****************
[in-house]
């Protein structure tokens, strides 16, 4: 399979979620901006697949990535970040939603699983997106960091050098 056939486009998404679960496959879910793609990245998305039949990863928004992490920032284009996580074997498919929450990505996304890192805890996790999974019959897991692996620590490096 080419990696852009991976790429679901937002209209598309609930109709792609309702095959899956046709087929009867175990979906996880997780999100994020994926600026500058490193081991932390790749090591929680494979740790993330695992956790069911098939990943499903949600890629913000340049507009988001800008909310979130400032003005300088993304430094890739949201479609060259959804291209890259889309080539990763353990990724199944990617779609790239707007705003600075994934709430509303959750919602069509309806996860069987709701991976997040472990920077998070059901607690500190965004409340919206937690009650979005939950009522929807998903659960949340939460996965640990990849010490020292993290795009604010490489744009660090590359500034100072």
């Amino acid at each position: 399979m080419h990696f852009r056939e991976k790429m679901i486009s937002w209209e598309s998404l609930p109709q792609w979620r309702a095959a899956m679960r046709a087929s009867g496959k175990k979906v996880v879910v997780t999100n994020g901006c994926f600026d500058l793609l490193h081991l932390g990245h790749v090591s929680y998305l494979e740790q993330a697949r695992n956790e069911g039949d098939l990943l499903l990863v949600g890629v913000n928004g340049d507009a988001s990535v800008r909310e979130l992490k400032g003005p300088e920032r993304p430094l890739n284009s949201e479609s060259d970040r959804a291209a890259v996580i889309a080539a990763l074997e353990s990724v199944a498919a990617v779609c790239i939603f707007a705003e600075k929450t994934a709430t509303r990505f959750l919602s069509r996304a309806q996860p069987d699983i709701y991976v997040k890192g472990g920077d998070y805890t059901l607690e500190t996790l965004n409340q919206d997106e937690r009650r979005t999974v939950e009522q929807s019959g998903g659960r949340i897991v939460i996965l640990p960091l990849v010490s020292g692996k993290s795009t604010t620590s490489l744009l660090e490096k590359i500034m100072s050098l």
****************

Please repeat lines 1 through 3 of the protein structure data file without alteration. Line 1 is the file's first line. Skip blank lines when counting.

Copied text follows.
[in-house]
């Protein structure tokens, strides 16, 4: 399979979620901006697949990535970040939603699983997106960091050098 056939486009998404679960496959879910793609990245998305039949990863928004992490920032284009996580074997498919929450990505996304890192805890996790999974019959897991692996620590490096 080419990696852009991976790429679901937002209209598309609930109709792609309702095959899956046709087929009867175990979906996880997780999100994020994926600026500058490193081991932390790749090591929680494979740790993330695992956790069911098939990943499903949600890629913000340049507009988001800008909310979130400032003005300088993304430094890739949201479609060259959804291209890259889309080539990763353990990724199944990617779609790239707007705003600075994934709430509303959750919602069509309806996860069987709701991976997040472990920077998070059901607690500190965004409340919206937690009650979005939950009522929807998903659960949340939460996965640990990849010490020292993290795009604010490489744009660090590359500034100072």
């Amino acid at each position: 399979m080419h990696f852009r056939e991976k790429m679901i486009s937002w209209e598309s998404l609930p109709q792609w979620r309702a095959a899956m679960r046709a087929s009867g496959k175990k979906v996880v879910v997780t999100n994020g901006c994926f600026d500058l793609l490193h081991l932390g990245h790749v090591s929680y998305l494979e740790q993330a697949r695992n956790e069911g039949d098939l990943l499903l990863v949600g890629v913000n928004g340049d507009a988001s990535v800008r909310e979130l992490k400032g003005p300088e920032r993304p430094l890739n284009s949201e479609s060259d970040r959804a291209a890259v996580i889309a080539a990763l074997e353990s990724v199944a498919a990617v779609c790239i939603f707007a705003e600075k929450t994934a709430t509303r990505f959750l919602s069509r996304a309806q996860p069987d699983i709701y991976v997040k890192g472990g920077d998070y805890t059901l607690e500190t996790l965004n409340q919206d997106e937690r009650r979005t999974v939950e009522q929807s019959g998903g659960r949340i897991v939460i996965l640990p960091l990849v010490s020292g692996k993290s795009t604010t620590s490489l744009l660090e490096k590359i500034m100072s050098l």